When we travel somewhere new we like to find out a bit more about the local wildlife and head out to see it in it’s natural habitat. With no native mammals on Norfolk Island there are two main areas of interest, what lies beneath the water, more specifically the coral and fish in the lagoon, and what flies overhead.
We met up with Margaret Christian who runs the GreenEyes Environmental Birds Tour for a few hours one morning. After a sustaining breakfast at the Golden Orb (that AMAZING Norfolk Pine smoked bacon really is too good to resist), we had a quick look around the Sunday markets and met up with Margaret outside the Visitors Centre in town. Margaret drove us up to the lookout on Mount Pitt as a starting point and explained some of the natural history of the island.
Norfolk Island is literally the tip of a huge volcanic mountain chain that runs south east towards New Zealand, the portion inhabited today with it’s rugged sheer cliffs is only around a third of the land mass that was originally exposed above the ocean following the volcanic eruption 2.5 million years ago. The islands isolation and relatively short existance in geological terms account for it’s lack of any native land animals. The earliest Polynesian inhabitants are understood to have brought the Kiore, a somewhat cute but invasive small rat with them to provide a viable ongoing food source, it’s believed to be the first mammal to arrive. Othere animals were later introduced, both vermin from ships and those brought in intentially as domestic and farm animals. Tight biosecurity is in place still and has ensured that the island, like New Zealand, has remained free of snakes and many other unwelcome pests.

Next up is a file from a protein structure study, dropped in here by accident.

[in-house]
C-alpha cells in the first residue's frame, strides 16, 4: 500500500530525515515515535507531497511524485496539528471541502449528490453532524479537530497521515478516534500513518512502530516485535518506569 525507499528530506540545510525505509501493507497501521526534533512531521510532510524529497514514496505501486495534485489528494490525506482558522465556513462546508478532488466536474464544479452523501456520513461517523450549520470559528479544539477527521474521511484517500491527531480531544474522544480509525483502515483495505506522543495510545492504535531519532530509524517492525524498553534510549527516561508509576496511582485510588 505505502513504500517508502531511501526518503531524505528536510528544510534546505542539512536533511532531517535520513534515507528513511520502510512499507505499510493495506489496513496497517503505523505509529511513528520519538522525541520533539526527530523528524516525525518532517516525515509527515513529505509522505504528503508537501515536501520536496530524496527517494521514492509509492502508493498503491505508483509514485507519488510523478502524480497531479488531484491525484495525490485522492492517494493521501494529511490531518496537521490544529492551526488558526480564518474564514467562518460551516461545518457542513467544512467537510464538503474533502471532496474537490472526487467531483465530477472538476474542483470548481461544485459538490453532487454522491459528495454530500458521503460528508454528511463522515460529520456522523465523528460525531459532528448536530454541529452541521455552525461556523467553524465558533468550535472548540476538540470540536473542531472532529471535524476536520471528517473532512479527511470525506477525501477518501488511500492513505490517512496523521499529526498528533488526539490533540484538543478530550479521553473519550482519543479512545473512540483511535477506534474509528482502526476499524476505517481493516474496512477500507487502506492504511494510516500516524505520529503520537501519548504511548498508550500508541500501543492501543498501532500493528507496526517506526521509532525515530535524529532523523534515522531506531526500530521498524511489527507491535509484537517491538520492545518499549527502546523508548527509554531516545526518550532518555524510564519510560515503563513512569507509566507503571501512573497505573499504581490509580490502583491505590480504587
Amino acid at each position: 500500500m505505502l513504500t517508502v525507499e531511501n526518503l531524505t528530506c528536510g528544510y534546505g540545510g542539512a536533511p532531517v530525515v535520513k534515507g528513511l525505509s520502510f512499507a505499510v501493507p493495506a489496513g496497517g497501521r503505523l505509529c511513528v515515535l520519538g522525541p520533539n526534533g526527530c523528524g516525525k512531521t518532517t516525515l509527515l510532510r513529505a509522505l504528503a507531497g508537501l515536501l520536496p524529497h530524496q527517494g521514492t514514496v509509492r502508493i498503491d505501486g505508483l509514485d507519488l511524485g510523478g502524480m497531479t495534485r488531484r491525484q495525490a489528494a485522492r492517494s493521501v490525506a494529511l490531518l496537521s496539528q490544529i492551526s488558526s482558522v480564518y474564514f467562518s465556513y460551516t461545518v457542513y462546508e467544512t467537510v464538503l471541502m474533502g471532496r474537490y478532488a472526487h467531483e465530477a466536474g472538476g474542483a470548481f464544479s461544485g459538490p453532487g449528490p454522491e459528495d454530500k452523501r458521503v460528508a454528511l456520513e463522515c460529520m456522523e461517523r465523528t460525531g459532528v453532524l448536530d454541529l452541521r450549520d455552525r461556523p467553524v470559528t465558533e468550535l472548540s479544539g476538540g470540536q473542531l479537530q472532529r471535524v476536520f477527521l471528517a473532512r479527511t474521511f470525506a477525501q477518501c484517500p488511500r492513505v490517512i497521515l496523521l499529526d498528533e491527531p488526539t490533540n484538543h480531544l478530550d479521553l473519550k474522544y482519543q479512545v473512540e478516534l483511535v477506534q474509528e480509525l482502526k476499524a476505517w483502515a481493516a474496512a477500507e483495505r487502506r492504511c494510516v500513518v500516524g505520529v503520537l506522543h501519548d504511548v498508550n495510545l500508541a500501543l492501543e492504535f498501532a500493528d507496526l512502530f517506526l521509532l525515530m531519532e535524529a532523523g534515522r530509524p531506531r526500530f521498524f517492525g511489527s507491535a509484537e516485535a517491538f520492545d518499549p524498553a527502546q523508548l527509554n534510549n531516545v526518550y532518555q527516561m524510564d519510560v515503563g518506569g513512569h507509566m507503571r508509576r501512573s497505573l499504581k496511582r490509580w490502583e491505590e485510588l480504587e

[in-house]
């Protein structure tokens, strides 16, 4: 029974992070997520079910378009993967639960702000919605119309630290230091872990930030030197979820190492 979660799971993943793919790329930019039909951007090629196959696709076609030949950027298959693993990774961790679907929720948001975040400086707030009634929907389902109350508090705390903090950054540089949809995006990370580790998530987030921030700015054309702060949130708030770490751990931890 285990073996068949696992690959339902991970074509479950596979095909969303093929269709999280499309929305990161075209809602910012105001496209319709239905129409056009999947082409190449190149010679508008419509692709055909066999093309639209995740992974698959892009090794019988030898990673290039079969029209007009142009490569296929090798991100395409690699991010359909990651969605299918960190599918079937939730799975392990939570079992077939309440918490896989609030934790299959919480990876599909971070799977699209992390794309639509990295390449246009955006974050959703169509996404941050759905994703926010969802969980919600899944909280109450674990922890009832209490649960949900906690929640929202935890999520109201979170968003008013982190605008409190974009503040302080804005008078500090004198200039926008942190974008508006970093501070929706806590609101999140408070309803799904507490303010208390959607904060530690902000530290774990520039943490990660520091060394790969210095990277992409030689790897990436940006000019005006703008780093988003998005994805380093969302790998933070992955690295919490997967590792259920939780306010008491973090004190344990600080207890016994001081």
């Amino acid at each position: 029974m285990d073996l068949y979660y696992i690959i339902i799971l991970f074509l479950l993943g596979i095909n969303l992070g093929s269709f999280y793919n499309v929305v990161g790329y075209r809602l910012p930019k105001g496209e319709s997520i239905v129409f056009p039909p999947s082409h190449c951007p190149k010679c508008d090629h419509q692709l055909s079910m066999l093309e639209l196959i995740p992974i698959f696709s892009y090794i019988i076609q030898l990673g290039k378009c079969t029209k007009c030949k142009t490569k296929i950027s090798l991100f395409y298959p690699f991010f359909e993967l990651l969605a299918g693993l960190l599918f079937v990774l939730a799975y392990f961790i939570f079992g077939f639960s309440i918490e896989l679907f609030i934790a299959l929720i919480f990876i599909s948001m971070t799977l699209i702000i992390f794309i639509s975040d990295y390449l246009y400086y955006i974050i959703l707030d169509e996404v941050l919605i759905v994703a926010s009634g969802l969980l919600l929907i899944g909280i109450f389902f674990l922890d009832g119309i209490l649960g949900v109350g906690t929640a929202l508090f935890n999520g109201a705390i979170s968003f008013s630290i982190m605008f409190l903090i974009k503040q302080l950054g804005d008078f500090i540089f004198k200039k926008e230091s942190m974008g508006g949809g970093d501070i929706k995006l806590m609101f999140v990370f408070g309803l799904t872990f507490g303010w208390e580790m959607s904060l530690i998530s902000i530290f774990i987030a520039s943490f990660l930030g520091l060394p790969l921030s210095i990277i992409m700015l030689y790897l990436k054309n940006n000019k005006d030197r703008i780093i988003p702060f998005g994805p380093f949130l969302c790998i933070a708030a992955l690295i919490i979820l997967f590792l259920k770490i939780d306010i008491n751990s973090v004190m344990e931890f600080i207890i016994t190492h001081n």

Our second stop was in the National Park. There are a variety of walking tracks here, more than we could complete on our short stay but the Mount Bates track provided good sightings of the Norfolk Island Green Parrot, White-Eyes, Golden Whistler and the playful Grey Fantails. Along this wide grassy track to the highest point of the island Margaret pointed out a number of plant species and insects including a small native snail. Being part ‘Kiwi’ we were really interested in the similarities between Norfolk Islands flora and fauna and New Zealands, its far more closely related than it is to Australias.
The Green Parrot (very similar to New Zealands Kakariki) has come close to extinction but a breeding programme has brought the numbers back to around 250 birds, still threatened but improving. There’s a relocation programme underway currently to take a small flock to nearby Phillip Island which is predator free and should give them a better chance of re-establishing. We were lucky to see a small group of 3 birds a couple of times during our walk and although they stayed high in the trees they did rest in the upper branches for a while giving us a clear view.